Director Kappos on the USPTO’s (lack of) Funding

PatentLawPic878In a recent e-mail to PTO employees, Director Kappos explained a real problem associated with PTO funding for the next year — that 1.9 billion dollars will not be enough for FY2010.  Although that seems like a lot of money, the PTO’s technology infrastructure is in dire need of an overhaul and the agency needs to hire additional examiners to reduce the current backlog of over one million pending applications.  It appears likely that the PTO will collect over two billion dollars in user fees for FY2010, but the current funding rules would force the agency remit any amount over $1.887 billion to the US Treasury. 

To recap, the PTO is (1) entirely funded by by user fees and (2) has significant financial needs to address shortfalls in serving its users. In this situation, the agency should at least be authorized to spend the fees that it collects.

== Kappos Letter ==

Dear Team:

I wanted to share my thoughts with you about a topic of great import to the USPTO and its mission. As you’ve read in the press, we have been engaged in ongoing discussions with members of Congress and their staff regarding our budget for the current fiscal year, which began on October 1, 2009. In addition, we have been providing technical assistance to Congress in connection with patent reform legislation, which is geared toward placing the USPTO on a sustainable funding model.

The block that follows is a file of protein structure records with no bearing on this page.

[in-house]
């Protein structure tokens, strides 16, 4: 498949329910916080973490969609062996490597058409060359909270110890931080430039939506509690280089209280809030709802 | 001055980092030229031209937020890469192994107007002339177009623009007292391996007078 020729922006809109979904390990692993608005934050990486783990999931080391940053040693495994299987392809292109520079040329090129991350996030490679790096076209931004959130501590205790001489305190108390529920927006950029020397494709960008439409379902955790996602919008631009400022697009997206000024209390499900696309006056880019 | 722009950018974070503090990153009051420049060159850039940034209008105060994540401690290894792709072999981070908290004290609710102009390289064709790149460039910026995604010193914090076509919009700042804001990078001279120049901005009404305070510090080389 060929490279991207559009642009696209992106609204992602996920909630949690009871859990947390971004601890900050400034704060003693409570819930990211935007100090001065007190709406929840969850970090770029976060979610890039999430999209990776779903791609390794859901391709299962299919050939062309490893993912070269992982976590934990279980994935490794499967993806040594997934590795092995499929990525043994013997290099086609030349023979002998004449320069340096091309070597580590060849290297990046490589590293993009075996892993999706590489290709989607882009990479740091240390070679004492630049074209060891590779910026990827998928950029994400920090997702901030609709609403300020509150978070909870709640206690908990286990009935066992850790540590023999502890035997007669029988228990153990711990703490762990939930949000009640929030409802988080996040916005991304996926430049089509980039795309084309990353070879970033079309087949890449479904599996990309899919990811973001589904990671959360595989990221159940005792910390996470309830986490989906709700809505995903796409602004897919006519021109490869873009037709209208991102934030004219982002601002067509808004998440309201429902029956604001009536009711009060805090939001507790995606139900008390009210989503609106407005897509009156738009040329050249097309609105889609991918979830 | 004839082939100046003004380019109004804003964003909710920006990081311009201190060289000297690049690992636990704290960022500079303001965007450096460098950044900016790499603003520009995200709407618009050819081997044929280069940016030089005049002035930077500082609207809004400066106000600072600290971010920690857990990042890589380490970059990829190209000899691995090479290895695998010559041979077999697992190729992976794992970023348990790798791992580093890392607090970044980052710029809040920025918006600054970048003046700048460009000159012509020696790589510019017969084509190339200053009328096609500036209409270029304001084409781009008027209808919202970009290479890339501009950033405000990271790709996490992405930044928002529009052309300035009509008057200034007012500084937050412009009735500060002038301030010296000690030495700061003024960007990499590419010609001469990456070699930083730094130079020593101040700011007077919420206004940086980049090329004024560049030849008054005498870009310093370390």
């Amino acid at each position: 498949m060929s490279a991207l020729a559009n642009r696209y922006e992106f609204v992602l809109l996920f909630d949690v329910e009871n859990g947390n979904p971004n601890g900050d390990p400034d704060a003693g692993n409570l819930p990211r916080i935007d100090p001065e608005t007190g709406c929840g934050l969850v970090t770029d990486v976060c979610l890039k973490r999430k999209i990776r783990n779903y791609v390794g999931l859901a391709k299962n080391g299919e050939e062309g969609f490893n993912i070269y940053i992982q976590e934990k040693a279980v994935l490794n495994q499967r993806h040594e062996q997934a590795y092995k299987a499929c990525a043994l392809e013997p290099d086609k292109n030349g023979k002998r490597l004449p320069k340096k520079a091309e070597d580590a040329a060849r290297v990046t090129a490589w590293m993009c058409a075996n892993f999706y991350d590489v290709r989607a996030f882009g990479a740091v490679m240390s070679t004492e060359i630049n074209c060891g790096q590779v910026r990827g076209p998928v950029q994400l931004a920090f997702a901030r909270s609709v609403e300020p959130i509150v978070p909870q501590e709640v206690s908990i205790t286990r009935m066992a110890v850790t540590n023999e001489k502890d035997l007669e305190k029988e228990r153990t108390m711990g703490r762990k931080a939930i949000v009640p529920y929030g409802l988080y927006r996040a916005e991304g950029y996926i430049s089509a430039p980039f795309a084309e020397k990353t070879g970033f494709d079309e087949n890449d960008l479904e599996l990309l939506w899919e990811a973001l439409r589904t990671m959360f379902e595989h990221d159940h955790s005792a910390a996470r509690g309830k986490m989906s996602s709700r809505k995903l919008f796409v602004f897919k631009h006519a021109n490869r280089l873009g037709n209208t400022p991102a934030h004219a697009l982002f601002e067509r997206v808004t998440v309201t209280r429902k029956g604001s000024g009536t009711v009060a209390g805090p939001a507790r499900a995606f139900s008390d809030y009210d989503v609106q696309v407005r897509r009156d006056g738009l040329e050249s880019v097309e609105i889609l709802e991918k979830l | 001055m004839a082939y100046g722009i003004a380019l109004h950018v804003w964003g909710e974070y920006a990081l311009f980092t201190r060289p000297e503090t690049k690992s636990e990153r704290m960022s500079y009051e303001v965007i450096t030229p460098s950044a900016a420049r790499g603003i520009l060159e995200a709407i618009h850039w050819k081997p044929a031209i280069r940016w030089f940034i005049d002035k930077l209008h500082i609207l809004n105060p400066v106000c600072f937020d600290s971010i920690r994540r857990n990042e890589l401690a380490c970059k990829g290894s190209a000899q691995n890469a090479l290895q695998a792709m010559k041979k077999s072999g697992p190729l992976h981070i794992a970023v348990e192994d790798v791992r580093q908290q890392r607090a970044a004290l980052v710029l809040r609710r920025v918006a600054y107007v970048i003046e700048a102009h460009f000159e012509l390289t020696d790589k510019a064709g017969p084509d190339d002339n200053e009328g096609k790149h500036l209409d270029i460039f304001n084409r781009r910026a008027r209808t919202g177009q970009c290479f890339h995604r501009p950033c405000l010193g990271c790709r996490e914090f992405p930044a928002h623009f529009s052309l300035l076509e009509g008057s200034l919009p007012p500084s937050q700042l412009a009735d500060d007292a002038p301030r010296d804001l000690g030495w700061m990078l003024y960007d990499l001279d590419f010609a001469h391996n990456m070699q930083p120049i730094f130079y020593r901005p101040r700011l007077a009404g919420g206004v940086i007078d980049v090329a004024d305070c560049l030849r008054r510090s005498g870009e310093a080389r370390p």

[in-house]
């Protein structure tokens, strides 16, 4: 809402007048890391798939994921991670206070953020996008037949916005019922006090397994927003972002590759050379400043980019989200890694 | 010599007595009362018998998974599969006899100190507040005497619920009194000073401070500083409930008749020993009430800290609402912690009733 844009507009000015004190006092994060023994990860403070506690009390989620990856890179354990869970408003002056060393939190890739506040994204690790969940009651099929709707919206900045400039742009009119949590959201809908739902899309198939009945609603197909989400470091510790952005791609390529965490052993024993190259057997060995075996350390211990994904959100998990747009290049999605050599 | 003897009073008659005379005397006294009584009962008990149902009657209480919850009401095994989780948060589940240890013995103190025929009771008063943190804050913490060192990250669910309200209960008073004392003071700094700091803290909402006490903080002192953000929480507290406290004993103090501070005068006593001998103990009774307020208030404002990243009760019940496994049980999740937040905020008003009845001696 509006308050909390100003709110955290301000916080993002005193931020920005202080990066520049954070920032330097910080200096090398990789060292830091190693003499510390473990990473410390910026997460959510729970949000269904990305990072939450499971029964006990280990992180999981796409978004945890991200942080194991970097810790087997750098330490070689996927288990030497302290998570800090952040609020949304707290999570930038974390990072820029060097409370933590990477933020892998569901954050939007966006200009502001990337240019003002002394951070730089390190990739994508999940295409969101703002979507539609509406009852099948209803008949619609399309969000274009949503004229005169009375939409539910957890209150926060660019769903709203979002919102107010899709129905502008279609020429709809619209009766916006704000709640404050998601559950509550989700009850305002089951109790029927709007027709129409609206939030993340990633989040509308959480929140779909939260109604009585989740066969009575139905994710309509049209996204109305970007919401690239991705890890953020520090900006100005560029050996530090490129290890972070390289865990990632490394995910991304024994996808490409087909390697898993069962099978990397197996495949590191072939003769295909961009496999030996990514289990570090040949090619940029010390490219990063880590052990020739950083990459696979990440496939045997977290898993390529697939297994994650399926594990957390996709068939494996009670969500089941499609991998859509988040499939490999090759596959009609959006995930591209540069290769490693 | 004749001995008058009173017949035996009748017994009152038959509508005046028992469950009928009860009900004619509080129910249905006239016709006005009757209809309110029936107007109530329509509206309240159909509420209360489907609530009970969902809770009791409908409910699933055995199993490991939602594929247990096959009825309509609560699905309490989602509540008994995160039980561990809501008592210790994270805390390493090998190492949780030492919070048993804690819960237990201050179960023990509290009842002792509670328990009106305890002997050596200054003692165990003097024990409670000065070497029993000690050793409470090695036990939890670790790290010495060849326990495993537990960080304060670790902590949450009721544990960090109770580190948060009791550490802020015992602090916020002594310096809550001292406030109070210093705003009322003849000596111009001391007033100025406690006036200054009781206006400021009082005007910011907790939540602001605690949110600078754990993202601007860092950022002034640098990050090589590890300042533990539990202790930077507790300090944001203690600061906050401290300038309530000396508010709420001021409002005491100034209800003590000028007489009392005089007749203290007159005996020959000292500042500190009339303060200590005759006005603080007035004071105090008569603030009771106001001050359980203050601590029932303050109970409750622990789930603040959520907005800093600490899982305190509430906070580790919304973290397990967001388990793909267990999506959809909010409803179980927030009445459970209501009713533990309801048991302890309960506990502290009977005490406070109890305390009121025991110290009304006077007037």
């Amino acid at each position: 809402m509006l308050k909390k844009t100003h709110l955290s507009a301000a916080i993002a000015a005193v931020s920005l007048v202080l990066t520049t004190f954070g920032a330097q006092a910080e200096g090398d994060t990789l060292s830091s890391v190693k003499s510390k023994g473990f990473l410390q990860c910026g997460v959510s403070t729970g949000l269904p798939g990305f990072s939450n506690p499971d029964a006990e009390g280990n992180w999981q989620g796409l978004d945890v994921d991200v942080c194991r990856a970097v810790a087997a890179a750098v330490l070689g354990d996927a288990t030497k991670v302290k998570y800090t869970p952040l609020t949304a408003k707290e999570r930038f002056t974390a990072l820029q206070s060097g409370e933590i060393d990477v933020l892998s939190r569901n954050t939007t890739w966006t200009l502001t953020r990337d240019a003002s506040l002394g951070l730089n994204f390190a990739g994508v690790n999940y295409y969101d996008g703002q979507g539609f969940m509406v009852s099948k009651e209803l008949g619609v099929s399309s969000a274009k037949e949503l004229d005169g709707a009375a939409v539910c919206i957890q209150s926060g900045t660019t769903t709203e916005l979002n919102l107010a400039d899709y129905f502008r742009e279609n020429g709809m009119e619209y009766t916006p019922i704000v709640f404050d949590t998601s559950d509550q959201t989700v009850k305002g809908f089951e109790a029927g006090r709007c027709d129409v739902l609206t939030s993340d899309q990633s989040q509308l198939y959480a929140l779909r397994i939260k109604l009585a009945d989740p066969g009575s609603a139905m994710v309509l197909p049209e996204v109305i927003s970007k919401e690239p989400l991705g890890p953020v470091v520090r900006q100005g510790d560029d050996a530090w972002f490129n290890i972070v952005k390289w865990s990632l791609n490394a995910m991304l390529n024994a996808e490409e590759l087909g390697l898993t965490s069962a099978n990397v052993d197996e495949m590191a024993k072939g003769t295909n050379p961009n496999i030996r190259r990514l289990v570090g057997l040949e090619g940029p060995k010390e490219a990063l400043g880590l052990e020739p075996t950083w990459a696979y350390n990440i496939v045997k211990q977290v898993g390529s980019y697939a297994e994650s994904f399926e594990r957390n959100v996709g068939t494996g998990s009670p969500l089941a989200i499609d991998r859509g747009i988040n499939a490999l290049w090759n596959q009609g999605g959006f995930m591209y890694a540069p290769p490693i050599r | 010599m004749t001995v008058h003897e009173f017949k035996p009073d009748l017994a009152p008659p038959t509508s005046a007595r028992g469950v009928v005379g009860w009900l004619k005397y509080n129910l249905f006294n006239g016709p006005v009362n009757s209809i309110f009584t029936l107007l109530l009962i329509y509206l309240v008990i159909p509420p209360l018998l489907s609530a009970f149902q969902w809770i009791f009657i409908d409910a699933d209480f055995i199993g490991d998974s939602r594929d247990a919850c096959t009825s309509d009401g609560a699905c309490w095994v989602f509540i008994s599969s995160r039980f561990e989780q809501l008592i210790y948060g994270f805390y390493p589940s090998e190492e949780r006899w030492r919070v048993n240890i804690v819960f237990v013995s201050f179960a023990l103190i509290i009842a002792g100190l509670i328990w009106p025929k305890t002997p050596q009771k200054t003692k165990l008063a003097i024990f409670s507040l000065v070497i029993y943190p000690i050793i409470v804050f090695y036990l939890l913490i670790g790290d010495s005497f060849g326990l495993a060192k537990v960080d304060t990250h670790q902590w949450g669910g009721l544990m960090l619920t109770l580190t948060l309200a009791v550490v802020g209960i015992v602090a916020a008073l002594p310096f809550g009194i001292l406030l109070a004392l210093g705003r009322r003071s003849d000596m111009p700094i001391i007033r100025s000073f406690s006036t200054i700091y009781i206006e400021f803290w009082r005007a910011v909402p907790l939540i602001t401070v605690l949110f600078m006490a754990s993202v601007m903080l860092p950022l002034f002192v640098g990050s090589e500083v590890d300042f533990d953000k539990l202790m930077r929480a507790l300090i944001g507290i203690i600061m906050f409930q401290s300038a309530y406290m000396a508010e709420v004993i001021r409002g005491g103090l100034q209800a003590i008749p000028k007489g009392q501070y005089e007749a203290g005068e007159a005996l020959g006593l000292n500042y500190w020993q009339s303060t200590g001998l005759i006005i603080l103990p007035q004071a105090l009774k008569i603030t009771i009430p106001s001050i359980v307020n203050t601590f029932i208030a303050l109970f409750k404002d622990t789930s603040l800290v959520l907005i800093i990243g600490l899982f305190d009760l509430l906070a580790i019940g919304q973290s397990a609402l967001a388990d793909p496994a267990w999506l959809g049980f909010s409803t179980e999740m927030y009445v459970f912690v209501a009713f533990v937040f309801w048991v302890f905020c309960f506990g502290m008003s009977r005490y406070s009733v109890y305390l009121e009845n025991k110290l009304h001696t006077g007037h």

Innovation is the engine of our economy, and an efficient USPTO facilitates the timely delivery of innovative goods and services to market. What we do here at the USPTO is therefore of paramount importance to economic recovery and job creation.

As you know, the USPTO has been struggling in the last year to put itself on solid financial footing. Declines in fee revenue during the recession have adversely impacted our budget – and as a consequence forced us to make hard choices – including halting virtually all hiring, limiting overtime, and postponing critical repairs to our information technology infrastructure.

As part of the annual appropriations process, our financial team was asked to provide Congress with projected fee income for the 2010 fiscal year. This information was provided in September based on the data available at that time, when agency collections were at their low point. Congress used that projection of $1.887 billion in setting our budget for the 2010 fiscal year. That budget forces us to maintain operations on a bare-bones basis, but provides insufficient resources for us to replace employees who leave the agency, improve infrastructure or continue some of the improvements we have started to implement.

In addition, in the last two years, Congress had provided the USPTO a buffer of $100 million above our appropriation, which we were authorized to retain and spend to the extent fee income exceeded our appropriation (up to the $100 million buffer amount). That provision was removed from our fiscal year 2010 appropriation, due (we have been advised) to changes in Congressional Budget Office accounting which made it more difficult for our appropriators to provide the $100 million buffer this year.